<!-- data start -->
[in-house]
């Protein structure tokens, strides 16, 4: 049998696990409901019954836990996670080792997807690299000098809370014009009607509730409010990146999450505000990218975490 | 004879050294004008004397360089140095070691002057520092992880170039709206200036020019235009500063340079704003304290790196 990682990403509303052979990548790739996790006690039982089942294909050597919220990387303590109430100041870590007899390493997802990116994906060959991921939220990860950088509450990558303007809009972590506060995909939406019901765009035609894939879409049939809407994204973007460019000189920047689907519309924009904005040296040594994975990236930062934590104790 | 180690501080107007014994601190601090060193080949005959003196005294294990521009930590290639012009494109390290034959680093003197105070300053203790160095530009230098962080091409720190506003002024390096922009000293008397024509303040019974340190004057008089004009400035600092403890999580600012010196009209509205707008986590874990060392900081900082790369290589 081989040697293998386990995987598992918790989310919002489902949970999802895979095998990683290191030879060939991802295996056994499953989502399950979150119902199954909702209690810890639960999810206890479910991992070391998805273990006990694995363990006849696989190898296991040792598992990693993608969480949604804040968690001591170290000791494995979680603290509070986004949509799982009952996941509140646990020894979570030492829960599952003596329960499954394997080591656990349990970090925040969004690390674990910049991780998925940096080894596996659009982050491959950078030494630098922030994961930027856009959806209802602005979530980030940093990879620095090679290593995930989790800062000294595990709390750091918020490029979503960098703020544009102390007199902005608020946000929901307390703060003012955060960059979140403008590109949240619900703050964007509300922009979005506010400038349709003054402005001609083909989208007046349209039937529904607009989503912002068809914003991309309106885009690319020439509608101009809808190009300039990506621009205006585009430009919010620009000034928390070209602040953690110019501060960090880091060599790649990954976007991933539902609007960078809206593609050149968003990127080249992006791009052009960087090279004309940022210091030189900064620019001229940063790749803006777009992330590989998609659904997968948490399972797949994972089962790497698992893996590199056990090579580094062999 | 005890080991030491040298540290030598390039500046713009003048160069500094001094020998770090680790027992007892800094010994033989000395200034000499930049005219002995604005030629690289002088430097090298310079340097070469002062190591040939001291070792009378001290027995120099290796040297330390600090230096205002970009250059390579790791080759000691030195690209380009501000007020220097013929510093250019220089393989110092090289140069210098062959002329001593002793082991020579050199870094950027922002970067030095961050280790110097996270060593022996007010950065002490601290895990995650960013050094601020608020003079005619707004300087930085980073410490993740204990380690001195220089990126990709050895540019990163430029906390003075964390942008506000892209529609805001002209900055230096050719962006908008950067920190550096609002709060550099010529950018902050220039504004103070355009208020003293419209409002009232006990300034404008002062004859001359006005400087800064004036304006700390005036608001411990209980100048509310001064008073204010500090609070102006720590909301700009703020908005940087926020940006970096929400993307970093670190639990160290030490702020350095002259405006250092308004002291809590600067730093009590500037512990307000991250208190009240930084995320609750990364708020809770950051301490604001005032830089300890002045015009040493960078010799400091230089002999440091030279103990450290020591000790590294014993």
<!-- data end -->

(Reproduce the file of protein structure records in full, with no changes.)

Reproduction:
[in-house]
């Protein structure tokens, strides 16, 4: 049998696990409901019954836990996670080792997807690299000098809370014009009607509730409010990146999450505000990218975490 | 004879050294004008004397360089140095070691002057520092992880170039709206200036020019235009500063340079704003304290790196 990682990403509303052979990548790739996790006690039982089942294909050597919220990387303590109430100041870590007899390493997802990116994906060959991921939220990860950088509450990558303007809009972590506060995909939406019901765009035609894939879409049939809407994204973007460019000189920047689907519309924009904005040296040594994975990236930062934590104790 | 180690501080107007014994601190601090060193080949005959003196005294294990521009930590290639012009494109390290034959680093003197105070300053203790160095530009230098962080091409720190506003002024390096922009000293008397024509303040019974340190004057008089004009400035600092403890999580600012010196009209509205707008986590874990060392900081900082790369290589 081989040697293998386990995987598992918790989310919002489902949970999802895979095998990683290191030879060939991802295996056994499953989502399950979150119902199954909702209690810890639960999810206890479910991992070391998805273990006990694995363990006849696989190898296991040792598992990693993608969480949604804040968690001591170290000791494995979680603290509070986004949509799982009952996941509140646990020894979570030492829960599952003596329960499954394997080591656990349990970090925040969004690390674990910049991780998925940096080894596996659009982050491959950078030494630098922030994961930027856009959806209802602005979530980030940093990879620095090679290593995930989790800062000294595990709390750091918020490029979503960098703020544009102390007199902005608020946000929901307390703060003012955060960059979140403008590109949240619900703050964007509300922009979005506010400038349709003054402005001609083909989208007046349209039937529904607009989503912002068809914003991309309106885009690319020439509608101009809808190009300039990506621009205006585009430009919010620009000034928390070209602040953690110019501060960090880091060599790649990954976007991933539902609007960078809206593609050149968003990127080249992006791009052009960087090279004309940022210091030189900064620019001229940063790749803006777009992330590989998609659904997968948490399972797949994972089962790497698992893996590199056990090579580094062999 | 005890080991030491040298540290030598390039500046713009003048160069500094001094020998770090680790027992007892800094010994033989000395200034000499930049005219002995604005030629690289002088430097090298310079340097070469002062190591040939001291070792009378001290027995120099290796040297330390600090230096205002970009250059390579790791080759000691030195690209380009501000007020220097013929510093250019220089393989110092090289140069210098062959002329001593002793082991020579050199870094950027922002970067030095961050280790110097996270060593022996007010950065002490601290895990995650960013050094601020608020003079005619707004300087930085980073410490993740204990380690001195220089990126990709050895540019990163430029906390003075964390942008506000892209529609805001002209900055230096050719962006908008950067920190550096609002709060550099010529950018902050220039504004103070355009208020003293419209409002009232006990300034404008002062004859001359006005400087800064004036304006700390005036608001411990209980100048509310001064008073204010500090609070102006720590909301700009703020908005940087926020940006970096929400993307970093670190639990160290030490702020350095002259405006250092308004002291809590600067730093009590500037512990307000991250208190009240930084995320609750990364708020809770950051301490604001005032830089300890002045015009040493960078010799400091230089002999440091030279103990450290020591000790590294014993």